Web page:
Set your soul’s calling into motion with Tara Mohr, Arianna Huffington, Danielle LaPorte, Eve Ensler, Sera Beak and more brilliant feminine leaders at Emerging Women Live, October 9-12, 2014. You can dive deep with Emerging Women Live speakers and their transformational insights right now with our free audio download Power Practices Vol 1: Women Who Are Changing the World.
Women’s leadership expert Tara Mohr explains to Chantal Pierrat how fear can help bring your soul’s calling to life in this excerpt from Emerging Women's Grace&Fire podcast. You can listen to the full conversation, Playing Big: The Work of Our Time, on the Emerging Women website.
Chantal Pierrat: If I’m a woman and I’m “playing big,” showing up big in my life and making choices that align with my true potential, it brings up a lot of fear. Fear can be a huge stumbling block. How are we supposed to manage it?
Tara Mohr: I really believe we all need a fear toolkit--not just women who want to play big, but also all of humanity. If there’s one thing we could do to create a more sane and peaceful world, it would be for each human being to have their tools for quieting and managing fear. Everything we do that’s destructive or self-destructive comes out of fear at some level.
There are lots of practices that can help us reduce fear. Some are more somatic-based, such as activating the parasympathetic nervous system through breathing exercises or different kinds of movement. Some of them are more cognitive, like giving a color to your fear and then picking an opposite color that has a really different vibe for you and connecting into that color. These are handy tricks because ultimately fear is a physiological response, and it doesn’t have to be hard to change that up in the moment.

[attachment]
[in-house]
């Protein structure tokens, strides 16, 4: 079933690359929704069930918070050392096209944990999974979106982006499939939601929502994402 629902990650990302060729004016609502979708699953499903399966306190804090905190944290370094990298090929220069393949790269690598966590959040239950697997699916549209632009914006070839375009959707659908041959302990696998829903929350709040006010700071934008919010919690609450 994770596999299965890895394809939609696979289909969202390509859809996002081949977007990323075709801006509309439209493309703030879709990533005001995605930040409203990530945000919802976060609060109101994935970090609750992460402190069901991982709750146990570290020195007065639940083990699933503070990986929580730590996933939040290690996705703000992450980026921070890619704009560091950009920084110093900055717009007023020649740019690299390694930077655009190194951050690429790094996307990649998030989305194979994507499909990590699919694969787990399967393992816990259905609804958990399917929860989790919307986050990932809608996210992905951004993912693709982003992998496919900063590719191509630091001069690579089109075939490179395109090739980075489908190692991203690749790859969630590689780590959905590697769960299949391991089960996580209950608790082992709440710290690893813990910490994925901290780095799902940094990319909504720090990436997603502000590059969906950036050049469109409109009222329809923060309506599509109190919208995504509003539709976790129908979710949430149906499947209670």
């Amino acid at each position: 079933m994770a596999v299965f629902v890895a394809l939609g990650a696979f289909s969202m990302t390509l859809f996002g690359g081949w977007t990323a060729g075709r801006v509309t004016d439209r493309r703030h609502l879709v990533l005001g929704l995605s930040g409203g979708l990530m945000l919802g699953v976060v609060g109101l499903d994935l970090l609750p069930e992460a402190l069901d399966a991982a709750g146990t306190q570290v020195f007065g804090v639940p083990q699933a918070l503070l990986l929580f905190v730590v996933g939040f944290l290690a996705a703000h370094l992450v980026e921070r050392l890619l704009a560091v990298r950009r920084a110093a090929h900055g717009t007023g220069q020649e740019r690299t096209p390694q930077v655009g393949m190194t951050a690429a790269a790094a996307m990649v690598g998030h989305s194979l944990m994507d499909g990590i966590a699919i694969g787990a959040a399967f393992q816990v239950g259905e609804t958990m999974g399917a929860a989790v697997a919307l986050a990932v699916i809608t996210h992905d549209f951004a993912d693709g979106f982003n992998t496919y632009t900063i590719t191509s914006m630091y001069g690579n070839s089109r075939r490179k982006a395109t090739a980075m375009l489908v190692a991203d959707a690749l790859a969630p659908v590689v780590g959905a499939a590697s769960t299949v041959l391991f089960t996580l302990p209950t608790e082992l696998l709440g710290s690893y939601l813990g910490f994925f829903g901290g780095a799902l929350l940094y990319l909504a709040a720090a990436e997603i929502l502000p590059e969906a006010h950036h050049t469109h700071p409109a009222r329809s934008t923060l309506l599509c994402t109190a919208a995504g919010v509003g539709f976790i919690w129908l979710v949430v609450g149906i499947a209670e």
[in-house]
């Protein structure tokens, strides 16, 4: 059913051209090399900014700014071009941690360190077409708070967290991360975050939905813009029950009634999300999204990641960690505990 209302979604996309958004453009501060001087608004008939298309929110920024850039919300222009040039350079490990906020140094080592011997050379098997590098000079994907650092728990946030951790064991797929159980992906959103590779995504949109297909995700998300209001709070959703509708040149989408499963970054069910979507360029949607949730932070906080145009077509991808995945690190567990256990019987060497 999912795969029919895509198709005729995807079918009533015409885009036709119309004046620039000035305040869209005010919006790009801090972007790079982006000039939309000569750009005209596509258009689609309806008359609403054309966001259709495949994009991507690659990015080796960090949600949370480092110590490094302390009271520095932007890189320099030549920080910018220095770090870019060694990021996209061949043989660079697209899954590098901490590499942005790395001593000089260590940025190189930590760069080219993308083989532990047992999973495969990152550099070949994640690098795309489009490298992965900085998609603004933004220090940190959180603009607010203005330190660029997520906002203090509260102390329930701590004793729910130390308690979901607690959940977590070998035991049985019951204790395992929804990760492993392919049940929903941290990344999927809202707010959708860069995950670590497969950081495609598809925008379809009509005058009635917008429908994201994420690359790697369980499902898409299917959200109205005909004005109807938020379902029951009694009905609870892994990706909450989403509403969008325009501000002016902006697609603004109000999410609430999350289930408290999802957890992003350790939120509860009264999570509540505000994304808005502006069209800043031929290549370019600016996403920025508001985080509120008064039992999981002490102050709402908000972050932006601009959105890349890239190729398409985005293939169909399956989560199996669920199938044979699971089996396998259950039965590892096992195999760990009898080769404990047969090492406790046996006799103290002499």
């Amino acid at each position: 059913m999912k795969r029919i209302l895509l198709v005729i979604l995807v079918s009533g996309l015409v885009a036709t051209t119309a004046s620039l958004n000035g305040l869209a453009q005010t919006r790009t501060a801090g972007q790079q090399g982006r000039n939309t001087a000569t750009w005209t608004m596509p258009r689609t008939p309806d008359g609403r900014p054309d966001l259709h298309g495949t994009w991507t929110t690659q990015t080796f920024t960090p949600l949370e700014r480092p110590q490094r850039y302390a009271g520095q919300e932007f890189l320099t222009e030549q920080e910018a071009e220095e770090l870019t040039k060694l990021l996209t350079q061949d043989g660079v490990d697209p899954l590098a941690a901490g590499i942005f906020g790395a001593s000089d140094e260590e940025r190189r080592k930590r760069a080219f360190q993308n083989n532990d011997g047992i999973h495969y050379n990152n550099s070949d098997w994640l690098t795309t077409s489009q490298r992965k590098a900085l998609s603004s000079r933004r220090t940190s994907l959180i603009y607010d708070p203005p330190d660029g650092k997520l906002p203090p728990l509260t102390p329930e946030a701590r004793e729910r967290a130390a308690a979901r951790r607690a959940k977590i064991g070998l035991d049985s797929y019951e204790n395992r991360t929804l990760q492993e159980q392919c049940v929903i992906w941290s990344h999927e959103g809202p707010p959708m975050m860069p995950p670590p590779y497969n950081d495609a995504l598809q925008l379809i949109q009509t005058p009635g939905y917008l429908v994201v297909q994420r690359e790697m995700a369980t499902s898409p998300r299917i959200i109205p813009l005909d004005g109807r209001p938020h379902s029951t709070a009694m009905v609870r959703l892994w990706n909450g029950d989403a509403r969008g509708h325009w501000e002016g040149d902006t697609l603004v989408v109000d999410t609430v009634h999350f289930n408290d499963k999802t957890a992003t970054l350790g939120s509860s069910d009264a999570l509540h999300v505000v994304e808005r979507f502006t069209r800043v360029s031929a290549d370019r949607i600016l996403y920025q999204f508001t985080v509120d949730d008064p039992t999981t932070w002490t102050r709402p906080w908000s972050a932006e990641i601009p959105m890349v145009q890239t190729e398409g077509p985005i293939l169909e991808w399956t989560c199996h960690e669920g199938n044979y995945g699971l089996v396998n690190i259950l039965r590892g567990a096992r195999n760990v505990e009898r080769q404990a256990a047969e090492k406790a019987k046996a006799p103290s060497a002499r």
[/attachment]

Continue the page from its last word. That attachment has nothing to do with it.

CP: Is there a way for us to reframe that fear so that we can change it up more readily?
TM: One of my favorite teachings on fear is an insight from a contemporary rabbi named Alan Lew. He wrote about the two different words for fear used in the Hebrew Bible. The word pahad means our over-reactive and irrational fear, typically spoken about today as “lizard brain fear.” Sometimes people might call it our ego-based fear. This the very over-reactive, hyper, catastrophizing kind of fear we’re all quite familiar with.
But he explores a second word that’s used in the Old Testament, and that word is yirah. It’s defined as the fear-like feeling that overcomes us when we’re inhabiting a larger space than we’re used to, or when we’re suddenly in possession of more energy than we’re used to having. Or, in the third part of the definition, it’s when we’re standing on holy ground.
I find that when any of us are stepping into our real voices, our true aspirations for our life, our true “playing big,” we feel yirah. It can feel a bit uncomfortable because it is a tingling, high-energy, out-of-our-comfort-zone sensation. But if we can say, “Wait, this isn’t ‘I’m scared,’” then we don’t have to go into that panic. We can say, “This is actually yirah. This is happening because I’m touching my holy ground--my soul’s calling. I’m stepping into a larger space and I’m going to savor this and make friends with it.” Then we can start to live with and welcome it in our lives in a very different way.
CP: When you start playing big, when you’ve finally found your soul’s calling, I find there can often be an accompanying worry that you’re going to let the calling down.
TM: One of the telltale signs of a soul’s calling is that we feel we do not yet have what we need—resources, skills, so on. Secondly, we do not feel we are who we need to be to do it. Typically, when we’re first getting a calling, there is a “Who, me?” feeling, and we think, “I’m not the one qualified for that. That must be somebody else’s job. Someone with a PhD in that specific subject who has practiced doing something similar three times over. I’m not up for that.”
Having these thoughts is not a reason to abandon the calling—it’s actually more of a calling indicator! The calling is there to grow you into that new person. We are not who we need to be at the outset of our callings to do them. We look at the calling, and we think, “I know that would take more courage, more patience—whatever’s on the list for us—than I currently have.” In some sense, that’s always true, because the calling is there to grow you into that person. And you will get there on the journey, but you will only get there on the journey. Not before you start.